Our total roundtrip distance was 32 km with total elevation gains of 1625 m. Our total roundtrip time was 9 hours and 6 minutes.
Approximately 200 m after crossing the bridge, the Lost Creek Road comes to a fork. The trail is the ATV track on the right, while the road itself continues to the left before terminating at the Lost Creek shelter.
Our parking spot at the Lost Creek Shelter.
Andrew starts up the North Lost Creek trail. Overall, this would end up being more of a bike-friendly trip than North Kootenay Pass.
About 250 m from the trailhead, the road forks. We kept to the left to stay on the North Lost Creek trail.
Two things to note about this area: 1) it is grazing land and depending on the time of year, there may be cattle all over the place. We kept encountering Black Angus (or Limousin) which made for some fun times when they suddenly ‘popped out’ from the trees; 😂 and 2) there are numerous riparian zone reclamation projects underway that are clearly marked with ‘Do Not Enter’ signs. These are long-term habitat projects and should be avoided.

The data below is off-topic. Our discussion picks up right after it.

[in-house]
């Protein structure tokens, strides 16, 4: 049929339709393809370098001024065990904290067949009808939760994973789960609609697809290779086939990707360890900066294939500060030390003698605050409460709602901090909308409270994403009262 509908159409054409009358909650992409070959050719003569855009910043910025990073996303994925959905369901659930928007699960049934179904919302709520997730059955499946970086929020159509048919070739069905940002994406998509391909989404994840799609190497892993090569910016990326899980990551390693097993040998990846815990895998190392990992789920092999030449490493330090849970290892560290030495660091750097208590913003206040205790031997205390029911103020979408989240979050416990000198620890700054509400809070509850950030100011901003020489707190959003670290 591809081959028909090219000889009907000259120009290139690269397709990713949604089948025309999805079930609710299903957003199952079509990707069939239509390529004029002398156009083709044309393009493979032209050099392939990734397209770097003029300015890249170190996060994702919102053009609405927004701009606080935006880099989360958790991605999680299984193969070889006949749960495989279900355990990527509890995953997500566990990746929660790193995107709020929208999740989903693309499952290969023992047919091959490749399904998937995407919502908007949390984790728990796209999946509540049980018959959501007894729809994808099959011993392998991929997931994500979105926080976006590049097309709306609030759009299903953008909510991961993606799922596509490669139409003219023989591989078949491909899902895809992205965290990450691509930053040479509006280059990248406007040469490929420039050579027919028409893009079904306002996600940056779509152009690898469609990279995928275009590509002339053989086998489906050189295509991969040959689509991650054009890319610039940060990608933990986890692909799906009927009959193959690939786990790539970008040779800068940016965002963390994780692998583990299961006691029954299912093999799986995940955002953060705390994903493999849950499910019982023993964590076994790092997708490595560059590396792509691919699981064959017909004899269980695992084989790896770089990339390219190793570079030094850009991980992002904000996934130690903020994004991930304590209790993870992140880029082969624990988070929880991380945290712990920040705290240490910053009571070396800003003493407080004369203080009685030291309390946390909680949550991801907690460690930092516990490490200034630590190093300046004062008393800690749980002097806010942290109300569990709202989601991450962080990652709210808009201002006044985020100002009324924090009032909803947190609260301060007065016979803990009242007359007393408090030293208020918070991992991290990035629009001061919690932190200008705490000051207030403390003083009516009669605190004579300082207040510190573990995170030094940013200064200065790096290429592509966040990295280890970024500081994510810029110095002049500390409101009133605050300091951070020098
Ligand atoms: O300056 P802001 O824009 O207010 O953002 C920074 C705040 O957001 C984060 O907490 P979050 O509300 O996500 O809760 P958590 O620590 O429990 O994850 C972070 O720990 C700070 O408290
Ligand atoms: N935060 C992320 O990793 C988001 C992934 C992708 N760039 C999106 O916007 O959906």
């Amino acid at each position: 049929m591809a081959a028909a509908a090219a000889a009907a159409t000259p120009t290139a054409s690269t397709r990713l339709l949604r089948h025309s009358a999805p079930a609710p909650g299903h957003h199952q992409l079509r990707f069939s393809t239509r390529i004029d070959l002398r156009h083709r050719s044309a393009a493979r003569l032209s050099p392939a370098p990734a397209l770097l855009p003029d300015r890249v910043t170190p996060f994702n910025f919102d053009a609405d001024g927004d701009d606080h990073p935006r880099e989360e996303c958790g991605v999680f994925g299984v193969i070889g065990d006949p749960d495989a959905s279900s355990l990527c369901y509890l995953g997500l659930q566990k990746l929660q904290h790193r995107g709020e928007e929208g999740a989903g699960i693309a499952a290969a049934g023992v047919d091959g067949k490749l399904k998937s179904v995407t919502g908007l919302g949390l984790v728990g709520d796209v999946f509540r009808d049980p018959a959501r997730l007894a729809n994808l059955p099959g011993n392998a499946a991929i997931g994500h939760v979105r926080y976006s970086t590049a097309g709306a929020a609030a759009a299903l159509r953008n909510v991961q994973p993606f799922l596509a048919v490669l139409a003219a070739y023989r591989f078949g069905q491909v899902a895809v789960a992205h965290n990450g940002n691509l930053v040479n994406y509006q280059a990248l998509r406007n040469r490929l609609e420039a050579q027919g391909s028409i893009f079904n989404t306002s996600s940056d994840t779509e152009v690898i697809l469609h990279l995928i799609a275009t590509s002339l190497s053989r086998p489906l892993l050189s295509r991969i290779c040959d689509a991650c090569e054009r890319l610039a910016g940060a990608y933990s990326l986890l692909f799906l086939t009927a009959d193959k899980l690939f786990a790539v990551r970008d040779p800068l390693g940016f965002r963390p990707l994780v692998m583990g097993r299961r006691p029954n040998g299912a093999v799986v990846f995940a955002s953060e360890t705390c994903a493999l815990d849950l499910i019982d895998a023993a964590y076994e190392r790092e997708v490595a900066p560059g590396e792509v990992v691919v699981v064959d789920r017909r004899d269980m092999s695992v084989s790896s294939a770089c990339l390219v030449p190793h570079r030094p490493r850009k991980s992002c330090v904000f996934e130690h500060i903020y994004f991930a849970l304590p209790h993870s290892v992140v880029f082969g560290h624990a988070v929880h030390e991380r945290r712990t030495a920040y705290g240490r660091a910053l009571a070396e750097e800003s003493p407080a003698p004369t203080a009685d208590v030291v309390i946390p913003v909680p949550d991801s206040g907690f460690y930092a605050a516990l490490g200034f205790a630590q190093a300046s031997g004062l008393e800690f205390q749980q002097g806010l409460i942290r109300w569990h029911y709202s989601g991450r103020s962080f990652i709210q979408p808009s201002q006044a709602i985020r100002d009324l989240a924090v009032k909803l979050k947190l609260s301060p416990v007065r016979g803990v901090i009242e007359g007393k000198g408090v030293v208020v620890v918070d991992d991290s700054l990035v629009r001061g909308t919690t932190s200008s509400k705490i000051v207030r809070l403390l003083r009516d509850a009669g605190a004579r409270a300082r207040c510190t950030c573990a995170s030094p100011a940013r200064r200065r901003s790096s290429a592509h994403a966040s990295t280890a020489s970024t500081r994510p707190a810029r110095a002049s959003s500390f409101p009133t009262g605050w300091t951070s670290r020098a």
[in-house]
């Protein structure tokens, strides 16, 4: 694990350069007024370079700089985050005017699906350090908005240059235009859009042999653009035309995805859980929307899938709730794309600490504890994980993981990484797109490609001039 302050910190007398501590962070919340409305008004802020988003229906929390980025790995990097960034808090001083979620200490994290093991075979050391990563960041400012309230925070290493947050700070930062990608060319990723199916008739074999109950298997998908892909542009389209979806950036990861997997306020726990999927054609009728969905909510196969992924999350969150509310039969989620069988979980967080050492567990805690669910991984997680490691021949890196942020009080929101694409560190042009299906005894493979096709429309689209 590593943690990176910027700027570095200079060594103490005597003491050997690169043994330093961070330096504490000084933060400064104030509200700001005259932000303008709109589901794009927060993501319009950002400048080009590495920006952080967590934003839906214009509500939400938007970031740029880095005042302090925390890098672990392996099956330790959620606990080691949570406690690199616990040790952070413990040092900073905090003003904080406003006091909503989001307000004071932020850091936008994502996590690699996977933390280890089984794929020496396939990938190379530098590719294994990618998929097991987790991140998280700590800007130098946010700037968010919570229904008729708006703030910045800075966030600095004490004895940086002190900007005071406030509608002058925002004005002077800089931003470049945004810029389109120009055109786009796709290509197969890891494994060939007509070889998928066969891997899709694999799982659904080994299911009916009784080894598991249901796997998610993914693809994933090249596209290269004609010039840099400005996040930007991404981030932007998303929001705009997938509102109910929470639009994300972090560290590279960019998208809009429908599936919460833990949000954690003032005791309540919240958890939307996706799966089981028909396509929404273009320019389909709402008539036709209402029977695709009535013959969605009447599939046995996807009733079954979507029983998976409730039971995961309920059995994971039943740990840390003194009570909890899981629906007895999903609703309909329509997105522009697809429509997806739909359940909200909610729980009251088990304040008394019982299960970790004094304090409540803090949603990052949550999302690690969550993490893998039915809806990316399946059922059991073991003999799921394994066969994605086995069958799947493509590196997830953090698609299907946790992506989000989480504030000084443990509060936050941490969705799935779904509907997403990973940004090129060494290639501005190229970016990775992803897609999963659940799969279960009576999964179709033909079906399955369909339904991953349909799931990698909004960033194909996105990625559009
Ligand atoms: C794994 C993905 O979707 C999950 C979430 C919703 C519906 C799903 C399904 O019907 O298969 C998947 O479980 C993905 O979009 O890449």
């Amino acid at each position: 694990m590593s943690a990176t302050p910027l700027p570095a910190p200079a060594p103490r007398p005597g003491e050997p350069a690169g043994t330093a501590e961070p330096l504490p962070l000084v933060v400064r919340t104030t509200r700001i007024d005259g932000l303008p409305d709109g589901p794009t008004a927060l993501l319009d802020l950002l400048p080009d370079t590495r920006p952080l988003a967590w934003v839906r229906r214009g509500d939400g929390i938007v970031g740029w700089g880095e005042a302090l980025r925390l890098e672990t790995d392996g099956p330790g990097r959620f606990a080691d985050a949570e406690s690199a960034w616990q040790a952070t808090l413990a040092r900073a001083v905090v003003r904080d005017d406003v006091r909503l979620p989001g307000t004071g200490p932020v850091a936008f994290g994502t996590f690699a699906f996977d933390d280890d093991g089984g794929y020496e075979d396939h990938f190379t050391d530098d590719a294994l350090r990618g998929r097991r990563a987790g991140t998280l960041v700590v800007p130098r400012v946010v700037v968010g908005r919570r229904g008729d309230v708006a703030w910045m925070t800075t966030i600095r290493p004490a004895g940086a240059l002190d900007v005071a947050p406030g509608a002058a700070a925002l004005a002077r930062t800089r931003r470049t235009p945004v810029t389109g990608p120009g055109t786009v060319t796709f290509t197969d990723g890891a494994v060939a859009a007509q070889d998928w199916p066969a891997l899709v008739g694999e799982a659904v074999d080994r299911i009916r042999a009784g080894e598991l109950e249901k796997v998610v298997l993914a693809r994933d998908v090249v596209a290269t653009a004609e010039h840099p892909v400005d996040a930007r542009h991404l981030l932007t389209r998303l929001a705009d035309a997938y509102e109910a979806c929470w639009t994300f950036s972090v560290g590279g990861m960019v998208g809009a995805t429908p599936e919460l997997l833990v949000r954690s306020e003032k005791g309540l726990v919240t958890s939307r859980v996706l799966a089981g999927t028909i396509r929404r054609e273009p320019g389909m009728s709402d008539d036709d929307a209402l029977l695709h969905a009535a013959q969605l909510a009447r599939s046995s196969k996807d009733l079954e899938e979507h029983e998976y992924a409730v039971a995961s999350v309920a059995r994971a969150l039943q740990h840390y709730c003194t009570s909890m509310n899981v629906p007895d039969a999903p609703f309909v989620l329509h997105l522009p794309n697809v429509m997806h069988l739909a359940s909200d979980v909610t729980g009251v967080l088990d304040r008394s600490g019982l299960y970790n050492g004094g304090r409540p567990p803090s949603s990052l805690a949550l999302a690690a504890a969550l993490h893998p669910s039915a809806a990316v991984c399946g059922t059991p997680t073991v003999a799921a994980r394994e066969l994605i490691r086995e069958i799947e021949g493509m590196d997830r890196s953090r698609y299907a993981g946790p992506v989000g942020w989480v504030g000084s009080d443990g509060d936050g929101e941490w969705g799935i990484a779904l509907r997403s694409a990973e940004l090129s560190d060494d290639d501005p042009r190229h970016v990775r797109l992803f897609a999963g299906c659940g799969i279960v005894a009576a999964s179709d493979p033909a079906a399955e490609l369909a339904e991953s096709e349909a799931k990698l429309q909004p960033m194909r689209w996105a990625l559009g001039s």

Getting our first good view of the Flatheads. Darrah S3 is the small peak on the far left, with Darrah S2 to immediately to its right. In the centre is Mount Darrah, while Mount Pengelly and Mount McGladrey are to the right.
Arriving at the point where a section of trail has been closed off for riparian reclamation. We would continue along the trail that curves to the right.
Darrah S3 (far left) still seems far away, but it only took us 1 hour and 50 minutes to cover the ~10.7 km from our vehicles to the base of S3.
Approximately 3.6 km from our vehicles, we came to another fork. We would keep left to remain on the trail.